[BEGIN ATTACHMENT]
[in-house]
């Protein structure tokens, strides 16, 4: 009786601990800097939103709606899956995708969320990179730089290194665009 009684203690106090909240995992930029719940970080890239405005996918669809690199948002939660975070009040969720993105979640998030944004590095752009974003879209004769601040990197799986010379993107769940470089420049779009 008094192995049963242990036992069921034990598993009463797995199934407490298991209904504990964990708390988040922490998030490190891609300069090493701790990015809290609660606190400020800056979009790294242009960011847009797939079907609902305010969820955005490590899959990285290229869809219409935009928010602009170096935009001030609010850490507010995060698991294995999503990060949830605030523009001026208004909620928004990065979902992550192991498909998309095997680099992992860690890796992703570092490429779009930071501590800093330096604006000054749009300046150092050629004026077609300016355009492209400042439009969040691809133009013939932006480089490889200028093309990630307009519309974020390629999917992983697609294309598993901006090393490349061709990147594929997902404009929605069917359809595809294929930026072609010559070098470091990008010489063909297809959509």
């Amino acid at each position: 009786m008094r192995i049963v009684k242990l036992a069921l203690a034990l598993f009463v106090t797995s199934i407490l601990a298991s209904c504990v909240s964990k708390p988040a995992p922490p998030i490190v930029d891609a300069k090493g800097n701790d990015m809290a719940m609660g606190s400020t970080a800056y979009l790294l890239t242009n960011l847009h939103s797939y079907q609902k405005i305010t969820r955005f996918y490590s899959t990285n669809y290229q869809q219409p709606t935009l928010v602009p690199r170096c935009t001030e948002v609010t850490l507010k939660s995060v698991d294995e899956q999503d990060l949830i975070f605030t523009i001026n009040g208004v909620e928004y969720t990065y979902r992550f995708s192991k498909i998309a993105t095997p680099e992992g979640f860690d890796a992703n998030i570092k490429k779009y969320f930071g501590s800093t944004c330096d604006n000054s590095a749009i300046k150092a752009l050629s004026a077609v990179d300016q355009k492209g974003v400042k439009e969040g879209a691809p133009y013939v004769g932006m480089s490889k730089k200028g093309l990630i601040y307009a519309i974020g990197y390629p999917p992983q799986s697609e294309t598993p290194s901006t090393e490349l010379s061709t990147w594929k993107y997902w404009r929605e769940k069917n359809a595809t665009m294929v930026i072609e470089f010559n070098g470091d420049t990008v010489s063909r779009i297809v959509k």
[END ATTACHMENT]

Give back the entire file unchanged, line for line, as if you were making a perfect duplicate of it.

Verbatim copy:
[in-house]
């Protein structure tokens, strides 16, 4: 009786601990800097939103709606899956995708969320990179730089290194665009 009684203690106090909240995992930029719940970080890239405005996918669809690199948002939660975070009040969720993105979640998030944004590095752009974003879209004769601040990197799986010379993107769940470089420049779009 008094192995049963242990036992069921034990598993009463797995199934407490298991209904504990964990708390988040922490998030490190891609300069090493701790990015809290609660606190400020800056979009790294242009960011847009797939079907609902305010969820955005490590899959990285290229869809219409935009928010602009170096935009001030609010850490507010995060698991294995999503990060949830605030523009001026208004909620928004990065979902992550192991498909998309095997680099992992860690890796992703570092490429779009930071501590800093330096604006000054749009300046150092050629004026077609300016355009492209400042439009969040691809133009013939932006480089490889200028093309990630307009519309974020390629999917992983697609294309598993901006090393490349061709990147594929997902404009929605069917359809595809294929930026072609010559070098470091990008010489063909297809959509």
């Amino acid at each position: 009786m008094r192995i049963v009684k242990l036992a069921l203690a034990l598993f009463v106090t797995s199934i407490l601990a298991s209904c504990v909240s964990k708390p988040a995992p922490p998030i490190v930029d891609a300069k090493g800097n701790d990015m809290a719940m609660g606190s400020t970080a800056y979009l790294l890239t242009n960011l847009h939103s797939y079907q609902k405005i305010t969820r955005f996918y490590s899959t990285n669809y290229q869809q219409p709606t935009l928010v602009p690199r170096c935009t001030e948002v609010t850490l507010k939660s995060v698991d294995e899956q999503d990060l949830i975070f605030t523009i001026n009040g208004v909620e928004y969720t990065y979902r992550f995708s192991k498909i998309a993105t095997p680099e992992g979640f860690d890796a992703n998030i570092k490429k779009y969320f930071g501590s800093t944004c330096d604006n000054s590095a749009i300046k150092a752009l050629s004026a077609v990179d300016q355009k492209g974003v400042k439009e969040g879209a691809p133009y013939v004769g932006m480089s490889k730089k200028g093309l990630i601040y307009a519309i974020g990197y390629p999917p992983q799986s697609e294309t598993p290194s901006t090393e490349l010379s061709t990147w594929k993107y997902w404009r929605e769940k069917n359809a595809t665009m294929v930026i072609e470089f010559n070098g470091d420049t990008v010489s063909r779009i297809v959509k």